In today’s world, connectivity is a social and economic imperative. It’s core to the provision of health and education services, to doing business, to improving agricultural output, to saving lives during natural disasters – and so the list goes on. Despite this reality, enormous numbers of people globally remain outside the world of the connected: at least 3 billion do not have voice (telephonic) services, and for even more the internet remains elusive. Hardest hit by this are areas in rural Africa and parts of Asia, such as India.
Those most likely not to have connectivity are the communities in rural areas. The cost and practicalities of rolling out fixed-line telephony to small communities away from urban centres has resulted in fixed-line services being particularly low throughout Africa. While this allowed for the tremendous boom in the mobile industry on the continent, since connectivity via cell towers can reach far larger numbers of people than fixed-line services, it’s suitability for areas beyond urban centres has been limited.
Social entrepreneur and former UN Commissioner for Broadband for Sustainable Development, Vanu Bose, a leading advocate of how connectivity can change the face of Africa says, “For one, rural people generally have low incomes, so their ability to pay for services is limited. The resultant lower revenue projections are exacerbated by the higher costs of delivering services to rural areas – erecting more towers using traditional methods across thousands of kilometres, which will reach relatively small numbers of people, is extremely costly. A second challenge is the question of the cost of power needed to run a cell phone mast remotely. Where there is no grid electricity available, a tower in a rural area simply does not make sense.”
But not addressing connectivity means not accessing the three billion people whose potential contribution to GDPs could end up being exponential. Highlighting this potential, Bose refers to a study done in India which showed that, for every 10% growth in connectivity in a particular community, GDP growth increases by at least 1,2%. According to Bose, “This implies that, if we can find solutions to dealing with the lack of connectivity in Africa, in particular in rural Africa, then we can surely overcome the overwhelming poverty associated with the continent. Through improving connectivity across the continent, more people will have access to healthcare, education, markets for produce and other goods, and so on, and so the potential for people living below or on the subsistence line to move above it is that much greater.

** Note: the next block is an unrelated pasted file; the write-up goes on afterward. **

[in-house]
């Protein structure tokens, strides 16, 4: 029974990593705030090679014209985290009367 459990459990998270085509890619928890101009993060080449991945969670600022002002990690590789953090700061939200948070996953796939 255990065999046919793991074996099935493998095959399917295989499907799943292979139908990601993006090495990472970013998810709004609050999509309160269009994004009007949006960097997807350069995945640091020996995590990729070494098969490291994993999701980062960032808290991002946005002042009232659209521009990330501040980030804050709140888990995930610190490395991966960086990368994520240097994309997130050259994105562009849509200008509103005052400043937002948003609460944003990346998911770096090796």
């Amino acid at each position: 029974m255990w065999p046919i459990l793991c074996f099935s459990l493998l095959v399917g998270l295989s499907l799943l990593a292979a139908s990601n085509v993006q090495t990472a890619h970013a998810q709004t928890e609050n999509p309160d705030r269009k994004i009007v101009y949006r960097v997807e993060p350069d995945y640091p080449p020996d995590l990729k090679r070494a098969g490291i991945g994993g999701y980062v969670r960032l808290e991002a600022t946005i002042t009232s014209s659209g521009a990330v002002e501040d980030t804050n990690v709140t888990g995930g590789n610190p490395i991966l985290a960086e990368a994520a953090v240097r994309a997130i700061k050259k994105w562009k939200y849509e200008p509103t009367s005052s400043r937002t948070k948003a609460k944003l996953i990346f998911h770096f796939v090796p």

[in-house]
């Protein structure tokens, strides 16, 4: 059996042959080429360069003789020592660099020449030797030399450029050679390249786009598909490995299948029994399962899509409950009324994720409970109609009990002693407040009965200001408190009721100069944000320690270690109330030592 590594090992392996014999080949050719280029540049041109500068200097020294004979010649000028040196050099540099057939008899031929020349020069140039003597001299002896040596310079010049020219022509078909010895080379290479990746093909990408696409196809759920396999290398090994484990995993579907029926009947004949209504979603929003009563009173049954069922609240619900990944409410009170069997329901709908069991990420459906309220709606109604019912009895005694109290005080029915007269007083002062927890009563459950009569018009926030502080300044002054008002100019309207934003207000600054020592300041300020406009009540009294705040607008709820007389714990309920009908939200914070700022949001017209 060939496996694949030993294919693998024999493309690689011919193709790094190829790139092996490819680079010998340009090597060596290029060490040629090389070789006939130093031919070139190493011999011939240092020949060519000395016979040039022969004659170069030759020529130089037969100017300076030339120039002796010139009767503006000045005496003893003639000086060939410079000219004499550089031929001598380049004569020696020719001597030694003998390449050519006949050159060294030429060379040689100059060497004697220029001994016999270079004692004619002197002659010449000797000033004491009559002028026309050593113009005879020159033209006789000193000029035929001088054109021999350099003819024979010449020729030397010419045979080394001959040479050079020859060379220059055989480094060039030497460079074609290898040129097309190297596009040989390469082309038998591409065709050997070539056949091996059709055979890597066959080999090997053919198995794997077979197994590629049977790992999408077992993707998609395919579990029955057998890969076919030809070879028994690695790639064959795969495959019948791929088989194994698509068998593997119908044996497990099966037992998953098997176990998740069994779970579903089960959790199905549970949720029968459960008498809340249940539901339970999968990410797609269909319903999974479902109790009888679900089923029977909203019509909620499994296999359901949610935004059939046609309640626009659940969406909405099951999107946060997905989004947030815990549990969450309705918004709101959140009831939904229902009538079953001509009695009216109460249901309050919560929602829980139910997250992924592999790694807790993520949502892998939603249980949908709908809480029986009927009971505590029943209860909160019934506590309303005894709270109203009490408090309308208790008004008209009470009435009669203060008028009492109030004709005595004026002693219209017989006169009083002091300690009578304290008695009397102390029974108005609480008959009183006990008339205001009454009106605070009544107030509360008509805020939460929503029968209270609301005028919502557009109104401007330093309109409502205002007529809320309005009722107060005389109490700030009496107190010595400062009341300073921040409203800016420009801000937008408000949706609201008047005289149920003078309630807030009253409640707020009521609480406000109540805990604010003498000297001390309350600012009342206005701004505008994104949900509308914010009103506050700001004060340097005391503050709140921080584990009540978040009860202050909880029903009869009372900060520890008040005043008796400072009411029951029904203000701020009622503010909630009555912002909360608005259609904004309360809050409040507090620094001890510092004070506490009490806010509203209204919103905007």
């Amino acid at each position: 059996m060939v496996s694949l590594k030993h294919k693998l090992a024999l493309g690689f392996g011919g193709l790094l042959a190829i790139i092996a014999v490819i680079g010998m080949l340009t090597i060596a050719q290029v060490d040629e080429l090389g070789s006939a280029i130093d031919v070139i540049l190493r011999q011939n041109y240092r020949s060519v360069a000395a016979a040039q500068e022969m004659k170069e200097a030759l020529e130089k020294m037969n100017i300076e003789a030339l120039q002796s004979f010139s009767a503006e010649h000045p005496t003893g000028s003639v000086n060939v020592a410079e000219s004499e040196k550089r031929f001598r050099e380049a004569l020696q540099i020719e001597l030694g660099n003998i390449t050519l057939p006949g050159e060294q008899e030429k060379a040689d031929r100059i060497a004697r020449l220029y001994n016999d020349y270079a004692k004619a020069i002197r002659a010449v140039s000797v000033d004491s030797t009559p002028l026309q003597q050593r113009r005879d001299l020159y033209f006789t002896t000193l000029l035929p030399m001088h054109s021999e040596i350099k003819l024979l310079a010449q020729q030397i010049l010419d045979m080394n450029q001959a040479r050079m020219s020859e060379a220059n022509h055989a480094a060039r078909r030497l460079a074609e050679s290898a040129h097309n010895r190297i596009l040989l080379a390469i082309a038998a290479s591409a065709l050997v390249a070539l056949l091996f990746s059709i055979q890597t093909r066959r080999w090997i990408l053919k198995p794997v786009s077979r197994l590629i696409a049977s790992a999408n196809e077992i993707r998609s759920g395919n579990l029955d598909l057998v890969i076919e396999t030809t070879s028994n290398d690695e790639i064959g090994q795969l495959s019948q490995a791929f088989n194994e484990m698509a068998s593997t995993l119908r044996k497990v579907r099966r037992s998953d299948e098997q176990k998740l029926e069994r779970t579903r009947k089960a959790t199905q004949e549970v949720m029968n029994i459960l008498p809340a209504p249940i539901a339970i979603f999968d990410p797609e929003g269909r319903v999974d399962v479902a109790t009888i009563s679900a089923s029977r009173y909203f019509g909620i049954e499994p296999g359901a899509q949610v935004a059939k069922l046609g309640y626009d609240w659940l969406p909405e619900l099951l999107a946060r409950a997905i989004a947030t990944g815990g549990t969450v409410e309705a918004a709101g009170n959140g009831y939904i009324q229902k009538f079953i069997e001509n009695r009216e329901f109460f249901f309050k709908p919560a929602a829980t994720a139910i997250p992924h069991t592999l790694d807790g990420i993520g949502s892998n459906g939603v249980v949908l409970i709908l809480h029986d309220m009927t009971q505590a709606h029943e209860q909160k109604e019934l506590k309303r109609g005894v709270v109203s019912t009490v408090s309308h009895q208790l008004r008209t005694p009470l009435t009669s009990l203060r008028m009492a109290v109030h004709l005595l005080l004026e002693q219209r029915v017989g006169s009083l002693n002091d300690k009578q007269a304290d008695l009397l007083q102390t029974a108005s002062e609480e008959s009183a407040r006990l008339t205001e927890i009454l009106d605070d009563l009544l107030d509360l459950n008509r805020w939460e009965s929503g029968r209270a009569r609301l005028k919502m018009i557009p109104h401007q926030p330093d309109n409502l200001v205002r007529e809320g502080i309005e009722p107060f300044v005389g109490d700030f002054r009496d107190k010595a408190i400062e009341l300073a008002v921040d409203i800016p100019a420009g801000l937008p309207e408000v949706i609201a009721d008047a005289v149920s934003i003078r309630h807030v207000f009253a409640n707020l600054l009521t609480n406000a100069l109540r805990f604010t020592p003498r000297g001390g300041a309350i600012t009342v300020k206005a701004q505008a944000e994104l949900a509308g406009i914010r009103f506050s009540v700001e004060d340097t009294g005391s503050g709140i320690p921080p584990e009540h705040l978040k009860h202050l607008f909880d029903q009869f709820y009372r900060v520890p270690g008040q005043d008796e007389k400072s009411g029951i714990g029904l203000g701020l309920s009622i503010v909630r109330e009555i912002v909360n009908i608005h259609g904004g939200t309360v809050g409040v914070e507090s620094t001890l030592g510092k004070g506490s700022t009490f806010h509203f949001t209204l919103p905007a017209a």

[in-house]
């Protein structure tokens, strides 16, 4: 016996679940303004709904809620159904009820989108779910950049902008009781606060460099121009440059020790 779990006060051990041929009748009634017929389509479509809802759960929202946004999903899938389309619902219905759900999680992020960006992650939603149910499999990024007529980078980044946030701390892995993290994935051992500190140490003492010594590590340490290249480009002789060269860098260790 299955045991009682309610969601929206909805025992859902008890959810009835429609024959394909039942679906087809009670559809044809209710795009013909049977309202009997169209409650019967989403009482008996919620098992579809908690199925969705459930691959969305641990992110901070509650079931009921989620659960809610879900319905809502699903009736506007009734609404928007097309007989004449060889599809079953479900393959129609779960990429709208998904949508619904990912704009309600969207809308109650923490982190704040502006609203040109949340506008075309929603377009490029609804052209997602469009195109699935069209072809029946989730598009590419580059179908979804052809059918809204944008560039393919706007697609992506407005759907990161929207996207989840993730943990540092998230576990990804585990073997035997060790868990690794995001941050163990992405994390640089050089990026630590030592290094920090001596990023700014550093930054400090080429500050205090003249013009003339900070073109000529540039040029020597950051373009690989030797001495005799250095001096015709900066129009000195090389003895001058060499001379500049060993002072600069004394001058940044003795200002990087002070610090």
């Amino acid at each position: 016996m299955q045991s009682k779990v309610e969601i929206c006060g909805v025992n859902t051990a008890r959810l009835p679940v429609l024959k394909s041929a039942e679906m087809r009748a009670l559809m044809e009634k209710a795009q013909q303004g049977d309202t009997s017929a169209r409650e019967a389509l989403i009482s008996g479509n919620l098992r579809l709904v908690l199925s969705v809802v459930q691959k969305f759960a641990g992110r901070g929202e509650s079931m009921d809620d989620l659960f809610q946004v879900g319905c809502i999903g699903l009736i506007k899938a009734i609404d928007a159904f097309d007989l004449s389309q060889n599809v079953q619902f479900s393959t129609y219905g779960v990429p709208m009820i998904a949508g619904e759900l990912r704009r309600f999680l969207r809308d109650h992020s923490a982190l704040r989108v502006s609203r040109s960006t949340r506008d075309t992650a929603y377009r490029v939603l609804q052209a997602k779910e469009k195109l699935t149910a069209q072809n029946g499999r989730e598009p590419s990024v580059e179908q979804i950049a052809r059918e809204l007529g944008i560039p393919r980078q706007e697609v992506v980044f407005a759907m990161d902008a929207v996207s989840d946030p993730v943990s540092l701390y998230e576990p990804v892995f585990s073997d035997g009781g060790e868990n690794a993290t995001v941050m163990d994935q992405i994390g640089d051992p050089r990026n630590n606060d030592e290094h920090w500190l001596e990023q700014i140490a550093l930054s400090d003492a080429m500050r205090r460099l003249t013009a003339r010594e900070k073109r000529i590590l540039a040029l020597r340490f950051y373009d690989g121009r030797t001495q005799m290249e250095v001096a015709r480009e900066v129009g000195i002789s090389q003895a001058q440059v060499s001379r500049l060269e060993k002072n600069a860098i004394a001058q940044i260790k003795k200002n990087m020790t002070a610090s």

This is the background to a project that Bose is currently working on in Rwanda. “We are putting in 376 small cells to provide connectivity to 1 million Rwandans who have never previously been able to access internet services,” Bose says. At a cost of US$ 10 million, this is a fraction of what any other type of service would cost. The plan is to take to take this model into the rest of Africa.
To achieve his goal, Bose has relooked the traditional model of connectivity. His idea was to create a cheaper, yet stable infrastructure, viable for roll out in rural areas and provide it to mobile network operators as a service. So, instead of focussing on delivering a greater number of traditional cell phone masts, he created different software that uses a cheaper, smaller mast. In addition, “I realised that we had to overcome the challenge of reducing the cost of rural energy supply and, essentially, go off the grid,” he explains. “We developed a base station that uses far less power than the typical one, and the energy is generated through the sun, so we don’t have any dependency on expensive diesel generators. This is crucial for Africa, where possibly the biggest economic challenge remains the lack of adequate energy resources.”
Bose’s vision incorporates a further novel approach. Rather than building very high masts to reach a wide geographic spread, Bose realised that you can reach the majority of people by placing a smaller mast next to any road or path. “90% of the target audience will be within a kilometre or two of the path or road, and so the service provider can easily provide coverage to them,” he explains.
Under-serviced by both fixed-line and mobile services, and crying out for the opportunity to participate more fully in the economy, means innovations like Bose’s could allow Africa’s unconnected billions to become far more attractive to existing mobile network operators or companies wanting to enter this market.